Celtics Guard Isaiah Thomas (Jr.) and Divine Inspiration

This piece was prophetic, eh?

From two years ago, when the Celtics traded for Isaiah Thomas:


ESPN Boston’s Celtics beat writer Chris Forsberg does a solid job covering the Celtics (with mostly rose-colored glasses, which is kind of necessary based on the last two seasons). In a recent post-trade deadline piece for the site, Forsberg quoted Celtics coach Brad Stevens at length on how he envisions newly arrived Isaiah Thomas (Jr.).

Editorial malfunctions sometimes lead to divine inspiration. Ready to be inspired by the divine? Hands inside the vehicle. Buckle up. Off we go, sort of.


From the ESPN Boston piece:

“Isaiah is a guy that can create offense in a number of different ways,” said Stevens. “He’s a guy that can score off the ball on catch-and-shoot situations, or off of screens away from the ball. But he’s really god with the ball. And really good using high pick-and-rolls and side pick-and-rolls to get downhill and score. He’s got good speed, he’s very crafty, he gets to the foul line. From an efficiency standpoint, he has really done a lot of good things.


Did you see it?

“But he’s really god with the ball.”

(warning: tongue-in-cheek thoughts below, read with irony in mind)

Stevens and Ainge rarely open up about their beliefs. After all, there are non-believers, and all kinds of other-believers who are diehard Celtics fans. Why alienate any of the fan-base? Those atheists who wear their Celtic pride on their sleeves? Those orthodox Jews who worship the Celtics even on the Sabbath? Those Buddhist Celtics fans who meditate on the future of Marcus Smart and James Young?

Isaiah Thomas (Jr.) is God-with-the-ball. Which is why Ainge made the deal. And why Stevens believes in him. This makes the Celtics better, no?

Boston had a divinely inspirational point guard (the mystical Rajon Rondo) during those wondrous playoff runs of 2008-2012. Marcus Smart is a spiritually overwhelming defensive presence with an ethereal knack for footwork and instincts, but he is not God-with-the-ball.

God-with-the-ball is only 5’9″ but connects on a miraculous 58.9% (83 of 141) of his shots within 5 feet of the rim. For some perspective, Thomas is 16th among all NBA Guards, who have taken at least 3 FGA / game within 5 feet of the rim. That 58.9% mark is all the more remarkable because Thomas is the only player other than Ty Lawson under 6 feet tall in the top 20 among NBA guards.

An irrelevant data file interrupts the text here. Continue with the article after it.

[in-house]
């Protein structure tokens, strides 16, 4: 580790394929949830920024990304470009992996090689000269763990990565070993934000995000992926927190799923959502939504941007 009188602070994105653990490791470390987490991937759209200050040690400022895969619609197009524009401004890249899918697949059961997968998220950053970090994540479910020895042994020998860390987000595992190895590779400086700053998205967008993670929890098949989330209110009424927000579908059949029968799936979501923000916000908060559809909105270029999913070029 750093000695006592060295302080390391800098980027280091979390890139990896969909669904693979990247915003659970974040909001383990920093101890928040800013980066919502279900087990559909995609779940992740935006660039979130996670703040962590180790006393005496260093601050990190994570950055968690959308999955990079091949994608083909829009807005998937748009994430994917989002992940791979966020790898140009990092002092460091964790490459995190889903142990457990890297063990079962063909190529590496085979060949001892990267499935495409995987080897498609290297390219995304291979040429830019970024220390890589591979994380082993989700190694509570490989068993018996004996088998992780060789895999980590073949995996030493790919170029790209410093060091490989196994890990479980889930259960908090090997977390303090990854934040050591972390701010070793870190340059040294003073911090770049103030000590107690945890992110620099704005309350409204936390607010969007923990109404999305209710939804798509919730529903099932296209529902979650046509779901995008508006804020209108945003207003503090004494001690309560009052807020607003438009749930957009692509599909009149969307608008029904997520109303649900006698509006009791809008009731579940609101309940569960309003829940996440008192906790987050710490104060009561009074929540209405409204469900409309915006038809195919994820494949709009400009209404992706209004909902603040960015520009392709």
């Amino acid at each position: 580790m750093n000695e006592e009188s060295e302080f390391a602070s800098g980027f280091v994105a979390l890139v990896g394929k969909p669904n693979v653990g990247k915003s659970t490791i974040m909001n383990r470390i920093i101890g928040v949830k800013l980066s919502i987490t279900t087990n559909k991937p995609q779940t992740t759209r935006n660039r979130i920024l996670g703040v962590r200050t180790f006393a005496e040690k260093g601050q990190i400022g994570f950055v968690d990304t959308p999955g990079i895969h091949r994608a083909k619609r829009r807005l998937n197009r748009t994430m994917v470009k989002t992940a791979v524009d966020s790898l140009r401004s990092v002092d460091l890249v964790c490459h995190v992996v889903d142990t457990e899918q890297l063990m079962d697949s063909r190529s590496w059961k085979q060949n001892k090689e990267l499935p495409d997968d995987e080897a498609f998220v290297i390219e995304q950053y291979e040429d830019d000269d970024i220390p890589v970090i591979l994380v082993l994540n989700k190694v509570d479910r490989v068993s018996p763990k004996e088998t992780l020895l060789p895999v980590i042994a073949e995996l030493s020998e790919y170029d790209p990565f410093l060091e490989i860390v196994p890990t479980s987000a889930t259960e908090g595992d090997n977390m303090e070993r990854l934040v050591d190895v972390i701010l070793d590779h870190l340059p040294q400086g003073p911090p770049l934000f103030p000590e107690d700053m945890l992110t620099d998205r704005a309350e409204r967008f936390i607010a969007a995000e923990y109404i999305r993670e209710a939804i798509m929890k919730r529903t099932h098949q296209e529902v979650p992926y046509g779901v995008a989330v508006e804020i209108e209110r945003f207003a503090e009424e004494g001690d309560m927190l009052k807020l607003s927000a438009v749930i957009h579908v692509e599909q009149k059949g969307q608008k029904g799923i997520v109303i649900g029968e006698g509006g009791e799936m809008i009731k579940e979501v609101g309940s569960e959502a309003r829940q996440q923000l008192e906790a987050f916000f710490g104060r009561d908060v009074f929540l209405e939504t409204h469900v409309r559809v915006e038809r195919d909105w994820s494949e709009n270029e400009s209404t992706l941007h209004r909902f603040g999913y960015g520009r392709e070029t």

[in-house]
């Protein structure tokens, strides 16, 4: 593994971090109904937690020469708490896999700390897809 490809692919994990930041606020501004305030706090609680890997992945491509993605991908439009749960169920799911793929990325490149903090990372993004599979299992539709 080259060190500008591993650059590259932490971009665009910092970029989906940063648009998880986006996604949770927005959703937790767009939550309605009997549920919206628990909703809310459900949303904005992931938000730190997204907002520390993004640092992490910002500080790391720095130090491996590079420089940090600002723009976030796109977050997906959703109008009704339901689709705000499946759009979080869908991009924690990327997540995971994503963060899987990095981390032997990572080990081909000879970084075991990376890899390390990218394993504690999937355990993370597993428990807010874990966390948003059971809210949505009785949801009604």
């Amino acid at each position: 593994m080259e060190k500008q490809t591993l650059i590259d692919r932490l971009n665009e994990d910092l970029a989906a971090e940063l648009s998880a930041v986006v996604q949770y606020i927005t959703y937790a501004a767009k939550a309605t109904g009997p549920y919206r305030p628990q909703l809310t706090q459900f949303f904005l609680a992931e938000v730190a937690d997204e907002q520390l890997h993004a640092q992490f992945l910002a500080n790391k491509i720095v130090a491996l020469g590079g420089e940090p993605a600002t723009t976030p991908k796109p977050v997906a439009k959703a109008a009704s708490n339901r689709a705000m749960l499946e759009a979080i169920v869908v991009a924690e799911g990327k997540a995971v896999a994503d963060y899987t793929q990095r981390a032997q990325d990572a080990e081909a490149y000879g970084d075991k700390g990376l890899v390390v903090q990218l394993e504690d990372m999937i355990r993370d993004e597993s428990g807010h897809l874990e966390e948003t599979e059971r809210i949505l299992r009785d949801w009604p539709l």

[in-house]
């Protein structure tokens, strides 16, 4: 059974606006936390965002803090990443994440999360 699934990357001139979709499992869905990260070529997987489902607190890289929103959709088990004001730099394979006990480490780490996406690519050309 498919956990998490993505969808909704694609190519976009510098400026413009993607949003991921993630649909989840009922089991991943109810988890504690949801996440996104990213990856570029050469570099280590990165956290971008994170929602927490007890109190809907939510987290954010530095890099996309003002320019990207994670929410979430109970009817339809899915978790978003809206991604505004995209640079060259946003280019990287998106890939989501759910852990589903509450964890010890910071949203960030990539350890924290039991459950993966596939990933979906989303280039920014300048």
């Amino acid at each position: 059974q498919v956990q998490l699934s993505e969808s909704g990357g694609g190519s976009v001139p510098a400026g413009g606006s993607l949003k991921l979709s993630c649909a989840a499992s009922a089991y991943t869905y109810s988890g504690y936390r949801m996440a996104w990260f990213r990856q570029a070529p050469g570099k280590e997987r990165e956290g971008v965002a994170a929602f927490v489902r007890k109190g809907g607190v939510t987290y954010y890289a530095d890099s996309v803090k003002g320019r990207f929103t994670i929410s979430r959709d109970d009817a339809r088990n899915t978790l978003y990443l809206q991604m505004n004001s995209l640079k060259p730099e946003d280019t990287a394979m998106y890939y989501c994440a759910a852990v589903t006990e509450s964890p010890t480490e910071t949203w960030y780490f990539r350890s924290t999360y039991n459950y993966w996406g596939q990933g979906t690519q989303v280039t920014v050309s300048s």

God-with-the-ball has been critical to the success of the Phoenix Suns this year. In 26 wins, Thomas is shooting 47% from the field and 44% from deep. In 20 losses, little Isaiah is shooting 36.8% from the field, and only 34% from deep. As Celtics fans, it will be intriguing to watch the rest of the season in order to see what kind of chemistry God-with-the-ball develops with Smart, and at other times, with Bradley. It seems likely that Brad Stevens uses Thomas as a 6th man, who comes in for Bradley early in games. With such a streaky offensive-minded player, Thomas won’t be ideal against the better defensive teams, as his own defensive liabilities will outweigh his scoring help in those match-ups.

In addition, the first half-dozen games Thomas plays in Boston green will come without Jared Sullinger, leaving a gaping hole at PF in the lineup, and more pressure on everyone. On the other hand, the Celtics have an incredibly weak schedule over the first week post-ASB. The Lakers and Knicks play D-League level defense at this point.

2/20 @ SAC

2/22 @ LAL

2/23 @ PHX

2/25 @ NYK


Concluding things, what do we know?

We know God-with-the-ball is a streaky shooter, who is excellent finishing at the rim, and who loves getting to the free-throw line (87% on 4.6 FTA / game). The Celtics roster badly needed that kind of an injection. Now let’s wait 31 games to decide how the dust settles on this new direction of Celtics basketball. And let’s hope Sullinger’s foot heals quickly.

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